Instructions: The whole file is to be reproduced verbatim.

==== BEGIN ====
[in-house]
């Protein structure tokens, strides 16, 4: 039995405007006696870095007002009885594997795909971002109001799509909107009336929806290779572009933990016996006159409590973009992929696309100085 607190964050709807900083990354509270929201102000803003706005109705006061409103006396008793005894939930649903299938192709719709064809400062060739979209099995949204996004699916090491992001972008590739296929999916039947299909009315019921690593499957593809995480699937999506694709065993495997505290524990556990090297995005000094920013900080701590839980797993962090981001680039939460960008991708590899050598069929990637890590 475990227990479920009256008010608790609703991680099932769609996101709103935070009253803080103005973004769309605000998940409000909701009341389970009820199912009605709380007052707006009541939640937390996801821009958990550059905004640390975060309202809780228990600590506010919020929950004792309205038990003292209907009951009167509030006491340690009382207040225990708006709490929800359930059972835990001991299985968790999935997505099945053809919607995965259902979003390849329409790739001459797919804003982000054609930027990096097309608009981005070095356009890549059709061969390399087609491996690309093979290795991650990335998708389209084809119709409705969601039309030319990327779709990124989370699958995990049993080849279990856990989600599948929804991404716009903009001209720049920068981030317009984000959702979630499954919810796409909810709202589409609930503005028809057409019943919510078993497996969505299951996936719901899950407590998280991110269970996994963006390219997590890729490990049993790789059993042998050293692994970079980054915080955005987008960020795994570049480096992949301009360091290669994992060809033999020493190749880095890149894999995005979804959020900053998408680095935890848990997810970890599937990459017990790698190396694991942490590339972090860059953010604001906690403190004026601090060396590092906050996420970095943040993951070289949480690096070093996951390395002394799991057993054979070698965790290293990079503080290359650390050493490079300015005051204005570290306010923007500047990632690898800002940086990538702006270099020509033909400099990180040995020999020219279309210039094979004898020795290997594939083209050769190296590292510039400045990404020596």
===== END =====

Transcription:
[in-house]
């Protein structure tokens, strides 16, 4: 039995405007006696870095007002009885594997795909971002109001799509909107009336929806290779572009933990016996006159409590973009992929696309100085 607190964050709807900083990354509270929201102000803003706005109705006061409103006396008793005894939930649903299938192709719709064809400062060739979209099995949204996004699916090491992001972008590739296929999916039947299909009315019921690593499957593809995480699937999506694709065993495997505290524990556990090297995005000094920013900080701590839980797993962090981001680039939460960008991708590899050598069929990637890590 475990227990479920009256008010608790609703991680099932769609996101709103935070009253803080103005973004769309605000998940409000909701009341389970009820199912009605709380007052707006009541939640937390996801821009958990550059905004640390975060309202809780228990600590506010919020929950004792309205038990003292209907009951009167509030006491340690009382207040225990708006709490929800359930059972835990001991299985968790999935997505099945053809919607995965259902979003390849329409790739001459797919804003982000054609930027990096097309608009981005070095356009890549059709061969390399087609491996690309093979290795991650990335998708389209084809119709409705969601039309030319990327779709990124989370699958995990049993080849279990856990989600599948929804991404716009903009001209720049920068981030317009984000959702979630499954919810796409909810709202589409609930503005028809057409019943919510078993497996969505299951996936719901899950407590998280991110269970996994963006390219997590890729490990049993790789059993042998050293692994970079980054915080955005987008960020795994570049480096992949301009360091290669994992060809033999020493190749880095890149894999995005979804959020900053998408680095935890848990997810970890599937990459017990790698190396694991942490590339972090860059953010604001906690403190004026601090060396590092906050996420970095943040993951070289949480690096070093996951390395002394799991057993054979070698965790290293990079503080290359650390050493490079300015005051204005570290306010923007500047990632690898800002940086990538702006270099020509033909400099990180040995020999020219279309210039094979004898020795290997594939083209050769190296590292510039400045990404020596």